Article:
Savile abuse: Jim'll Fix It producer 'warned staff over children'
The former producer of Jim'll Fix It has said he told staff on the show that Jimmy Savile should not be left alone with children.
But Roger Ordish said the warning would have applied to any presenter and was not based on a concern that young people would be harmed.
It follows the Dame Janet Smith review which found that the BBC missed chances to stop "monstrous" abuse by Savile.
The review identified 72 victims of Savile including eight rape victims.
In an interview with BBC Radio 4's Today programme, Mr Ordish - who produced Jim'll Fix It for its whole 19-year run - said he remembered telling staff Savile should not be left alone with youngsters.
But he said the advice was not based on a fear that "something awful" might happen but a rule that children should always be chaperoned.
He also said that Savile's presence could be "unnerving" and "frightening" for some young people.
In her review Dame Janet described Mr Ordish as honest and decent, saying she was satisfied he had not been aware of any criminal conduct by Savile.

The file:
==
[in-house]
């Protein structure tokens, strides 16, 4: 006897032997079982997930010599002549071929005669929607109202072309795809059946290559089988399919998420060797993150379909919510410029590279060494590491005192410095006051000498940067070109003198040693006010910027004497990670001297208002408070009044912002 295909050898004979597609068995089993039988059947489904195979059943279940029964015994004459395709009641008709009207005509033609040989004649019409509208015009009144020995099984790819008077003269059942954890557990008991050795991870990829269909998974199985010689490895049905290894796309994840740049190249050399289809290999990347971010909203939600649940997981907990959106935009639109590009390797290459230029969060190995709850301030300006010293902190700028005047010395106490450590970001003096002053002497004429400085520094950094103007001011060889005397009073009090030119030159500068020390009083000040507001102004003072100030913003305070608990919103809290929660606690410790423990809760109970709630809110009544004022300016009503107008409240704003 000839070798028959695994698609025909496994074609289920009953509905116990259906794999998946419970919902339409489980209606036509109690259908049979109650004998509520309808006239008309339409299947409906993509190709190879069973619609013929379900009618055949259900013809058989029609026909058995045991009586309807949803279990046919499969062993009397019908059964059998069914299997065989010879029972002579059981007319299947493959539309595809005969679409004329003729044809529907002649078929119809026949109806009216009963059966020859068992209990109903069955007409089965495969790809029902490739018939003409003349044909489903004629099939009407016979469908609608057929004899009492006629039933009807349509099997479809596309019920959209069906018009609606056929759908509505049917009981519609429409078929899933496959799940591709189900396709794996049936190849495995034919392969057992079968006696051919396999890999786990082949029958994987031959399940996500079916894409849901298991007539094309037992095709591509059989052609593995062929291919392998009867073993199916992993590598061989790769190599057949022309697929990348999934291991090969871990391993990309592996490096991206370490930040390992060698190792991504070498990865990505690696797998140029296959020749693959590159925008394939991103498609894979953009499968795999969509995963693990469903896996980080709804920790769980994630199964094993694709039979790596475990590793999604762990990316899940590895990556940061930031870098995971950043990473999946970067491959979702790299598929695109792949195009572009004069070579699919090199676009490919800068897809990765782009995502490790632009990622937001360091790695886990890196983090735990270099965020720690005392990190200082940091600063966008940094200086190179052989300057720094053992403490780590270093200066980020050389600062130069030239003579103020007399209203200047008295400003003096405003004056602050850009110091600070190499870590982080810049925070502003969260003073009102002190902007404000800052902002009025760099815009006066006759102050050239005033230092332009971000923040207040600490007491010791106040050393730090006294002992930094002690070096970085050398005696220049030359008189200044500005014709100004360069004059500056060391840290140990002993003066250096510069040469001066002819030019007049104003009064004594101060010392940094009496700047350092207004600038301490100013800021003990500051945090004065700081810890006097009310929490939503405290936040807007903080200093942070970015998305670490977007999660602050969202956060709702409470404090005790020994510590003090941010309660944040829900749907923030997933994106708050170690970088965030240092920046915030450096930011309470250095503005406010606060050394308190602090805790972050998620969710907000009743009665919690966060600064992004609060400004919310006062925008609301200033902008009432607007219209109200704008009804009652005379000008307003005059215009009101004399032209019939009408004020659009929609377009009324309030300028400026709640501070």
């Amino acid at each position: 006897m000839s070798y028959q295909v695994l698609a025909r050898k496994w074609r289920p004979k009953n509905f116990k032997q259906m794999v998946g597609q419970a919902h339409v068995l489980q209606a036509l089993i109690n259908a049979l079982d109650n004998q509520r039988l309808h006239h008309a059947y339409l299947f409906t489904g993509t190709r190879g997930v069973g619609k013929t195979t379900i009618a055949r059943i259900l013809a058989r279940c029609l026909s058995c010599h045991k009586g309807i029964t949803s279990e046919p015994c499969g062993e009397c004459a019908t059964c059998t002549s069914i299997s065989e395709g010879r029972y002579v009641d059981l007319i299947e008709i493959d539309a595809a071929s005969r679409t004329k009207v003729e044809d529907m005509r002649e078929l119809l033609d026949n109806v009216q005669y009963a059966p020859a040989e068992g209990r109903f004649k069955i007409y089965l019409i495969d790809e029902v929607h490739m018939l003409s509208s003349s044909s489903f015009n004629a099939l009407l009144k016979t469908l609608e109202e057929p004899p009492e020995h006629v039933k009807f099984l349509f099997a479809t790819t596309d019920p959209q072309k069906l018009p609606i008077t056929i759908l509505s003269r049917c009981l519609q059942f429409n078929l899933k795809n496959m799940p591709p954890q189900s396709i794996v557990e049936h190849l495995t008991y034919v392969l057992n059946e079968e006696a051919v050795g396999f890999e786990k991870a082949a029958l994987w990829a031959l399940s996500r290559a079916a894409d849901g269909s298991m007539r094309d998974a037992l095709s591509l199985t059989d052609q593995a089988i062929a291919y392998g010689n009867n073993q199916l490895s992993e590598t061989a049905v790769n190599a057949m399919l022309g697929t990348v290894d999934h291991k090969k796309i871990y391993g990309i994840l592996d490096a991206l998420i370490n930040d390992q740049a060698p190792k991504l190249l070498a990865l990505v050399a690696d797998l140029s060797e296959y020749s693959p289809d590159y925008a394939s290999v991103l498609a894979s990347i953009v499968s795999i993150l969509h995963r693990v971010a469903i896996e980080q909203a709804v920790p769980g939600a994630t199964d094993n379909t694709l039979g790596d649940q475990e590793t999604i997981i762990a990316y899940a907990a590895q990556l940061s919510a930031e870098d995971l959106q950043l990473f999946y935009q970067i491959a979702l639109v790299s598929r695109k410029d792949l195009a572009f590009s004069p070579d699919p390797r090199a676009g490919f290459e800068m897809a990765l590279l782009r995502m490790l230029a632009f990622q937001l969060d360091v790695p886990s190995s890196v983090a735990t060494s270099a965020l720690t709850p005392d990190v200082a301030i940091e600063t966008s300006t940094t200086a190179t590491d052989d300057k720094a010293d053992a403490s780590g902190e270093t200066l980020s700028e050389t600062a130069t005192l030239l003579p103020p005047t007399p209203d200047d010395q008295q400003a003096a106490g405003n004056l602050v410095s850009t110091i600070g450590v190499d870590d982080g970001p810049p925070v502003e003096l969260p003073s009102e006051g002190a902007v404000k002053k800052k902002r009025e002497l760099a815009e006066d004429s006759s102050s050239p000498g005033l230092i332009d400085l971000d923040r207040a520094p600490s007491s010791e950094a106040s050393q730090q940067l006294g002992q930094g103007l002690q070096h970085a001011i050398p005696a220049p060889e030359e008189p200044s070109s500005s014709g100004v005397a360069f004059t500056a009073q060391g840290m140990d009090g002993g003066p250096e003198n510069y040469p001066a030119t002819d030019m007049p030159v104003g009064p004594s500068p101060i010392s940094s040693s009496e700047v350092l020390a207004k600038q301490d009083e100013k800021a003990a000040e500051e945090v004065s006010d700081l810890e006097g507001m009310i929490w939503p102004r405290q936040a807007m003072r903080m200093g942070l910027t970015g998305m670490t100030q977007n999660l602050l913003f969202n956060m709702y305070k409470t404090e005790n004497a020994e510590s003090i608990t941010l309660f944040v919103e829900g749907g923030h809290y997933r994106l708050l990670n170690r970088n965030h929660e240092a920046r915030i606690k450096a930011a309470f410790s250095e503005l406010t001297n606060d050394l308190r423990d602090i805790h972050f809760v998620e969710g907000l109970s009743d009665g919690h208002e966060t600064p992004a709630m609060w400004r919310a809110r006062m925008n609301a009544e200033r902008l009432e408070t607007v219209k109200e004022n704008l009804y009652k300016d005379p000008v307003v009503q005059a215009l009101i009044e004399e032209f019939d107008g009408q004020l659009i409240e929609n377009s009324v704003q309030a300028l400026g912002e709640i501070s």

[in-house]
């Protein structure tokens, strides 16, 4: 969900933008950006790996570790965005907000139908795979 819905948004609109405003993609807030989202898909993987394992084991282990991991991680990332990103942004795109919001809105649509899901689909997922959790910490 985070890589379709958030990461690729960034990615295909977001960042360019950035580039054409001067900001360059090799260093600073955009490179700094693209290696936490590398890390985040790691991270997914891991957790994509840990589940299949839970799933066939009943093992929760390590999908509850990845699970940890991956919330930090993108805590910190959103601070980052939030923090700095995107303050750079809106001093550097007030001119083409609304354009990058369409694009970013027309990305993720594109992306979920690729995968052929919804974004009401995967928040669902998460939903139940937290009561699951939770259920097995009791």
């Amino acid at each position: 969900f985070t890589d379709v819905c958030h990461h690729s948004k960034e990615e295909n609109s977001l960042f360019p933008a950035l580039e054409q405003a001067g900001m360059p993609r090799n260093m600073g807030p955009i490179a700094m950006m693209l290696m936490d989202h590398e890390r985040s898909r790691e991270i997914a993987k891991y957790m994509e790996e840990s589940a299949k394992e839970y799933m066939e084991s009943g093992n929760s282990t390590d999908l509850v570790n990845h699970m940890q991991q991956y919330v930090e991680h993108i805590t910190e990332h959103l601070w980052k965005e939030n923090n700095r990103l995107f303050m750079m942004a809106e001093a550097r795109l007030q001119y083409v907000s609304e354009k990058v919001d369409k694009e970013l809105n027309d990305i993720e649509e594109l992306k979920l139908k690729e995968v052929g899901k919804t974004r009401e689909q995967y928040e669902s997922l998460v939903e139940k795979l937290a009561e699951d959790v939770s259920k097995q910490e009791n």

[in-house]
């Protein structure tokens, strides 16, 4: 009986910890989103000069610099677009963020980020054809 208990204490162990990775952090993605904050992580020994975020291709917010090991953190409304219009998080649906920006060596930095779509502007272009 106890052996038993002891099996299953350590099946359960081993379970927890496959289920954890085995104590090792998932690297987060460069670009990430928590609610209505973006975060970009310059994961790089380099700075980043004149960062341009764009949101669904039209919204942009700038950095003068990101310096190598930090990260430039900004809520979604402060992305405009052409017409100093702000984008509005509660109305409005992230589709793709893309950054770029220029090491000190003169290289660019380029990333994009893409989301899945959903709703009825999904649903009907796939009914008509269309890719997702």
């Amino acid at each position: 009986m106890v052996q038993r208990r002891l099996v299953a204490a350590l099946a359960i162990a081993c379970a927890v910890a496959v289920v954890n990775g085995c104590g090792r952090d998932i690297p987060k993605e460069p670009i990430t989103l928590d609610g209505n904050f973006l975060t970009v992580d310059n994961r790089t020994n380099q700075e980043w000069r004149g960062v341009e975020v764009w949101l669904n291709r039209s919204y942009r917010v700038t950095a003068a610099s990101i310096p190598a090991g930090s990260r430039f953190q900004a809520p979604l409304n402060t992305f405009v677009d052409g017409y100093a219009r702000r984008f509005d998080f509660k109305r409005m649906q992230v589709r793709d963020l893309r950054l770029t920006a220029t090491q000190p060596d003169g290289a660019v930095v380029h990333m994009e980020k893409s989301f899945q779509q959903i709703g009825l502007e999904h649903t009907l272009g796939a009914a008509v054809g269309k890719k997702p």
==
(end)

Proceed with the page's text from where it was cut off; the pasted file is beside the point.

Dame Janet said Savile - who died in 2011 aged 84 without ever facing prosecution - and broadcaster Stuart Hall were "serial sexual predators" and the BBC had missed five clear opportunities to stop their misconduct.
The report found Savile would commit sexual assaults "whenever the opportunity arose" and incidents took place "in virtually every one of the BBC premises at which he worked".
His usual tactic with young girls - and in some cases boys - was to groom them by inviting them to watch him perform on set and then make a sexual approach in his dressing room, the report said.
The review found that senior managers were not told of complaints about Savile because of an "atmosphere of fear" which still exists in the BBC.
The report's key findings
The impartial investigation was set up by the BBC in 2012 to look at the corporation's culture and practices during the years it employed Savile - thought to be from 1964 to 2007. It found:
- The victims of Savile in connection with his work at the BBC include eight people who were raped and one instance of an attempted rape. Others faced sexual assaults
- The majority of the cases took place in the 1970s
- The largest number of victims was in connection with Savile's work on Top of the Pops
- The youngest victim of a sexual assault by Savile was eight years old
- Eight informal complaints were made
- Hall assaulted 21 females, the youngest aged 10, between 1967 and 1991
- Certain junior and middle-ranking individuals had been aware of Savile's inappropriate sexual conduct, but there was no evidence the BBC as a corporate body had been aware
- Two senior managers had been "aware" or "probably aware" of Hall's sexual assaults on BBC premises